10

I need to find the way to change userAgent value. I tried to spyOn the window.navigator.userAgent. But that's not helping.

JS:

@Injectable()
export class DetectBrowserService {
  browserIE: boolean;
  constructor() {
    this.browserIE = this.detectExplorer();
  }

  public detectExplorer() {
    const brows = window.navigator.userAgent;
    const msie = brows.indexOf('MSIE ');
    if (msie > 0) {
      // IE 10 or older => return version number
      return true;
    }
  }
}

Spec:

it('should test window.navigator.userAgent', () => {
  const wind = jasmine.createSpy('window.navigator.userAgent');
  wind.and.returnValue('1111');
  detectBrowserService = TestBed.get(DetectBrowserService);
  console.log(window.navigator.userAgent);
});

I was expecting 1111, but got the real info about my browser.

1
  • 1
    I recommend to wrap native api calls into tight functions (like in adequatelygood.com/Writing-Testable-JavaScript.html), adn spy those functions instead of native apis. Rely on tight functions makes your code more portable (server side rendering, multi browser problems etc.) and testable. I always had problems spying native window api's with jasmine.
    – Sergeon
    Oct 18, 2017 at 9:12

3 Answers 3

18

userAgent is a read-only/constant property on window.navigator. And jasmine.createSpy is generally used to create spies on methods and NOT properties.

Now, I tried directly doing window.navigator.userAgent = '1111'; as window.navigator would simply be accessible in my tests. But I was getting an error saying:

[ts] Cannot assign to 'userAgent' because it is a constant or a read-only property. (property) NavigatorID.userAgent: string

enter image description here

So the only option was to use the good old __defineGetter__. So that's what I did here:

it('should test window.navigator.userAgent', () => {
  window.navigator['__defineGetter__']('userAgent', function(){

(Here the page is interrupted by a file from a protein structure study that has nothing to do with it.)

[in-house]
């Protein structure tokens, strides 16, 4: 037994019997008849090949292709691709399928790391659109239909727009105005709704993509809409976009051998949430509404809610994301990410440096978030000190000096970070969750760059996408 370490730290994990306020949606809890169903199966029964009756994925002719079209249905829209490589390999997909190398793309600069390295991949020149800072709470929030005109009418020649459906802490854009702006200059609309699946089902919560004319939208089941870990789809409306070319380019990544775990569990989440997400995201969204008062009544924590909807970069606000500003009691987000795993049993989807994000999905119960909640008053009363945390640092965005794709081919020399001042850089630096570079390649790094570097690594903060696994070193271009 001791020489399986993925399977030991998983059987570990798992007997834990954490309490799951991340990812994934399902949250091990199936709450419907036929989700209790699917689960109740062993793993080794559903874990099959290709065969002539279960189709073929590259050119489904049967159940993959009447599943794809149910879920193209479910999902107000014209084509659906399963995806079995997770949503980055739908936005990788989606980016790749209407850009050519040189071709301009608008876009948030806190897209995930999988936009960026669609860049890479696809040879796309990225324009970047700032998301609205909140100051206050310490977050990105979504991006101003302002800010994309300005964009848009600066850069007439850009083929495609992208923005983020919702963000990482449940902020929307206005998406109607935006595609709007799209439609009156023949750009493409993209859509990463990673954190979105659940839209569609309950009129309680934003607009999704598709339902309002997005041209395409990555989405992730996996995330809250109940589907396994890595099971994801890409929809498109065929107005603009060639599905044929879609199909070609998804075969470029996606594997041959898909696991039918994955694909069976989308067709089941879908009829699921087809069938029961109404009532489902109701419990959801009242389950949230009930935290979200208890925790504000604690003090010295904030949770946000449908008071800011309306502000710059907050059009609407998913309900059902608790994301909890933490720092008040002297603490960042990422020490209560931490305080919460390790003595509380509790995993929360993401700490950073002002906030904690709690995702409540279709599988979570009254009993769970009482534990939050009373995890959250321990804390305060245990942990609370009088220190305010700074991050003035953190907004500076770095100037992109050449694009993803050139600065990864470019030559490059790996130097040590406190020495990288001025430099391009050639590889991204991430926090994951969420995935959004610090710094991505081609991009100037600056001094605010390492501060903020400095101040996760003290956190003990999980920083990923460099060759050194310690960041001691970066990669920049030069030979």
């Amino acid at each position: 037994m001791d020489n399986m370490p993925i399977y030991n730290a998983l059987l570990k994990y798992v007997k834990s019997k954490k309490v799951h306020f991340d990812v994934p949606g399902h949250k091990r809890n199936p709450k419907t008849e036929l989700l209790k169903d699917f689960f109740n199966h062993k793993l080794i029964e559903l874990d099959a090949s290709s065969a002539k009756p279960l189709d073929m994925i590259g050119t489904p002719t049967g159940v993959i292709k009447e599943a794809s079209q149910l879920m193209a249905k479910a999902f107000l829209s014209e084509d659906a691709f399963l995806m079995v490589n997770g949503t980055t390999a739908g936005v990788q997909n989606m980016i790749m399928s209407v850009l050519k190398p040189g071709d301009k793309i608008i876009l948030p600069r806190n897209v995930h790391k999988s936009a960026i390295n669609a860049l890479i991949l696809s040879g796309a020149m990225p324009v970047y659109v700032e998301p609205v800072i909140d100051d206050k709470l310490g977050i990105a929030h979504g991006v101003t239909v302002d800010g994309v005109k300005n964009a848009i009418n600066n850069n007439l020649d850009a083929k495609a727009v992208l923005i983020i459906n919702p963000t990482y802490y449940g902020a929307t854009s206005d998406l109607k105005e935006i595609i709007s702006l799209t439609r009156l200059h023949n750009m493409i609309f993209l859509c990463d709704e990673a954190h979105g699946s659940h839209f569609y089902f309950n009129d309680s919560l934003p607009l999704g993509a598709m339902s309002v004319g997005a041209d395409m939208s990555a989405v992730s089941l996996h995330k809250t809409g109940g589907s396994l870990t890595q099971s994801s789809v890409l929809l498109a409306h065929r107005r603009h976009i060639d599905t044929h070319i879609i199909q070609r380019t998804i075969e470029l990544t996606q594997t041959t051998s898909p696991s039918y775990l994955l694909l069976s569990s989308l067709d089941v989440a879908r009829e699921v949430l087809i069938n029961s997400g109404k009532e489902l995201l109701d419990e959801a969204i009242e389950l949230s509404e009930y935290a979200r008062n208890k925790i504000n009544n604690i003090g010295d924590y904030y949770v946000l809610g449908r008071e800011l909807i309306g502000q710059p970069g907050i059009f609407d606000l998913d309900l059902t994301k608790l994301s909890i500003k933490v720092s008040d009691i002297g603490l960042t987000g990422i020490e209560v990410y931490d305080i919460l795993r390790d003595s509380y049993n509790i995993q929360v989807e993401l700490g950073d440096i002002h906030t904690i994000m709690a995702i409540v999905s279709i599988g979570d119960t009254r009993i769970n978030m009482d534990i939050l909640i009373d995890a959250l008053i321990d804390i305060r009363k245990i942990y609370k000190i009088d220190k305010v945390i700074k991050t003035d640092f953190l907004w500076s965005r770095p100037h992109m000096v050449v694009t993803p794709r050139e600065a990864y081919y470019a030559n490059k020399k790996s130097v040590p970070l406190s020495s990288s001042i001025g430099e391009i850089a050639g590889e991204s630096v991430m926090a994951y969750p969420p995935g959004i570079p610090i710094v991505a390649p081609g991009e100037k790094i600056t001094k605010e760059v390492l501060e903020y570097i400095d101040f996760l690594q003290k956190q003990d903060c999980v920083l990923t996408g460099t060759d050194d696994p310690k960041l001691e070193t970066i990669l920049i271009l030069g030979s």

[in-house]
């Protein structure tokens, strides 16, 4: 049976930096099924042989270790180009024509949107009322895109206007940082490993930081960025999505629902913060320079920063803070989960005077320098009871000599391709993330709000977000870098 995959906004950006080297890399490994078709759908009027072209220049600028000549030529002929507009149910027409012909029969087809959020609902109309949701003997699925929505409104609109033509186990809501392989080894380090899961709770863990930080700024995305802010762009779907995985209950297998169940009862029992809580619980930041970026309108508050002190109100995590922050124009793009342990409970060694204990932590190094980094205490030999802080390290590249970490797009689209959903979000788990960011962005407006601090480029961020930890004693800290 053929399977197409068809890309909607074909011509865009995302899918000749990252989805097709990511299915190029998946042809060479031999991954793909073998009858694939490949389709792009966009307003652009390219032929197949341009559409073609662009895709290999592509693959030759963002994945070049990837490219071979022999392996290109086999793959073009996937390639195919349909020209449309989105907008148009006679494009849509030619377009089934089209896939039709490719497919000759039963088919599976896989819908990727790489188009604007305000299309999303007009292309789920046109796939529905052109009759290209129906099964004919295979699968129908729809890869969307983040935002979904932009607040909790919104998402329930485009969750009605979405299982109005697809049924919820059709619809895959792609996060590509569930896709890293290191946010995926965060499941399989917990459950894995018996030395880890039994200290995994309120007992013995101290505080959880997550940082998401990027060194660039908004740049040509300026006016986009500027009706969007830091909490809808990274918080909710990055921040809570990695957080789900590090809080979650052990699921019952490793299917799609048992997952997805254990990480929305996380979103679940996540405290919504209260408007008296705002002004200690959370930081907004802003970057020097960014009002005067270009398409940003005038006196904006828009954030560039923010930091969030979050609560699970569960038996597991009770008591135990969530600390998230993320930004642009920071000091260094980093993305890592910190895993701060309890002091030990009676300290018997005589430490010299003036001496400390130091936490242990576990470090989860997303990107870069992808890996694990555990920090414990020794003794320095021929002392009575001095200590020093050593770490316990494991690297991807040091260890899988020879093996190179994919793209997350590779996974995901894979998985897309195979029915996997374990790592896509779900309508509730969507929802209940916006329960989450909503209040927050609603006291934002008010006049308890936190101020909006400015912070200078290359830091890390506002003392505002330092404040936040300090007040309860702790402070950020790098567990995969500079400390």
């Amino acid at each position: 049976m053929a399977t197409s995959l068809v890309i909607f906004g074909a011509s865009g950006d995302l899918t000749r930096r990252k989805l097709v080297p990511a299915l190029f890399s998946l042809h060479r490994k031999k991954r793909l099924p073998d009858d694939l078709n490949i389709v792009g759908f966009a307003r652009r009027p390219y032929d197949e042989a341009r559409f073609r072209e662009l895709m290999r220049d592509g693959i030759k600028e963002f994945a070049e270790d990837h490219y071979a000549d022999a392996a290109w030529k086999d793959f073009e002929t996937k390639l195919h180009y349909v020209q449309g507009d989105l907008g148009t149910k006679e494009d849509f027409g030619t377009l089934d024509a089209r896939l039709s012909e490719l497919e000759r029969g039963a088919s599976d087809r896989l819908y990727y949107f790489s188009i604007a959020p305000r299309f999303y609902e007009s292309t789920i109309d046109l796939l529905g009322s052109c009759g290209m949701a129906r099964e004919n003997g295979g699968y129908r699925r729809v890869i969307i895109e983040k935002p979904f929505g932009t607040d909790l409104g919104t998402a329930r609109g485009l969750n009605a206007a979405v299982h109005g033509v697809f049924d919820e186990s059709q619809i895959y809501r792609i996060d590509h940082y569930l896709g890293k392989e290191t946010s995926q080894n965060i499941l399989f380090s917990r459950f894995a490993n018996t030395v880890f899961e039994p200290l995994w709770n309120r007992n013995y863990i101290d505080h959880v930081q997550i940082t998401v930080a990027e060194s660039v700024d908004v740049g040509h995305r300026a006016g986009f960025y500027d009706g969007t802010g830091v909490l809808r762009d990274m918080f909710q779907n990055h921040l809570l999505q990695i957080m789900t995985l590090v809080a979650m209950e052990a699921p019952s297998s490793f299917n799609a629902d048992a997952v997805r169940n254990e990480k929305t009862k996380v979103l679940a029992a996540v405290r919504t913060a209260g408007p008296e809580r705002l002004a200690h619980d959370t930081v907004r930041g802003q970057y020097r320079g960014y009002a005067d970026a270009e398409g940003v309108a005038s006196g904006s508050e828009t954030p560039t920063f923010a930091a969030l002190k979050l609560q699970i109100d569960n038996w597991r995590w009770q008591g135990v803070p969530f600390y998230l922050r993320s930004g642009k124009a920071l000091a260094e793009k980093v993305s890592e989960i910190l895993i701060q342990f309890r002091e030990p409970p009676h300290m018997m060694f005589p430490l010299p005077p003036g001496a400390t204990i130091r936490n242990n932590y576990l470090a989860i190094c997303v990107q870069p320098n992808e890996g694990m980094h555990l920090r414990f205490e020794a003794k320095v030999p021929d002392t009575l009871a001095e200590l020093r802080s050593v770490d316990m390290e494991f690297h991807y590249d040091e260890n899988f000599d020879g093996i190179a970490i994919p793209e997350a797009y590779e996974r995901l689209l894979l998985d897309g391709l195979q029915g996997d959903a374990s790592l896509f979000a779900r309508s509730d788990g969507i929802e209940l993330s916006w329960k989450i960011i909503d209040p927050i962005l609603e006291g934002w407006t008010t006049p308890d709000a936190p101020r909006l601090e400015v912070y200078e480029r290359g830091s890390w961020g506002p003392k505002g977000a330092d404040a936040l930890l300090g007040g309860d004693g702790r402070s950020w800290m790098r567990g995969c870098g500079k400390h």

return '1111' // Return whatever you want here
  });
  detectBrowserService = TestBed.get(DetectBrowserService);
  console.log(window.navigator.userAgent);
});

And it works: enter image description here

Hope this helps!

2
  • 3
    For cleanness sake: any way to undo this after your test? Jul 17, 2018 at 7:20
  • This should be using spyOnProperty and not overriding the window implementation. See stackoverflow.com/a/56625422/881643 for the correct answer.
    – Ash Blue
    May 27, 2021 at 18:59
17

I got a simple solution using Jasmine apis itself.

spyOnProperty(window.navigator, 'userAgent').and.returnValue('Mozilla');

modify the spy in each test as per your requirement.

Not sure from which Jasmine version this API is present, but v3.4 supports this API

Once you spy any global property, it is a good practice to clear that spy afterEach test.

Eg.

describe('Test', function() {
  const NAVIGATOR = window.navigator;

  beforeEach(function() {
    spyOnProperty(window.navigator, 'userAgent').and.returnValue('Mozilla');
  })

  afterEach(function() {
    window.navigator = NAVIGATOR;
  });
}
3
  • 1
    This should have been marked at the 'Correct Answer'! I have been searching the past day for an answer that worked. Embarrassing is the fact that this is so simple, I should have come up with it earlier. Thanks @Subroto, this did the trick for me. Jun 18, 2020 at 12:15
  • why is resetting navigator necessary? spyOnProperty should be automatically reset after each test case. Taking a step back, even if it doesn't get reset, spyOnProperty will update window.navigator.userAgent and the change will be carried over with the original navigator. You should be reseting window.navigator.userAgent getter instead.
    – zeroliu
    Oct 9, 2020 at 7:20
  • 1
    Resetting any property is good to have so that tests don't run with some unexpected behavior. If two tests (outer level) require the same navigator property but with different use-cases, resetting the property will make sure that something unexpected doesn't happen.
    – phoenisx
    Oct 14, 2020 at 9:41
3

I realize this is old, but to expand on SiddAjmera's answer, here's what I did to test a safari-specific behavior. At the end of the test, it also resets the userAgent so other tests aren't affected (as Pieter De Bie requested in a comment).

it('should redirect if the user is on safari', () => {
  const originalUserAgent = navigator.userAgent;

  fixture = TestBed.createComponent(ComponentToTest);
  component = fixture.componentInstance;

  navigator['__defineGetter__']('userAgent', () => {
    return 'safari';
  });
  fixture.detectChanges();

  component.methodToTest();

  expect(component['window'].location.href).toBe('redirecturl.com');

  // unset the userAgent after test
  navigator['__defineGetter__']('userAgent', () => {
    return originalUserAgent;
  });
});

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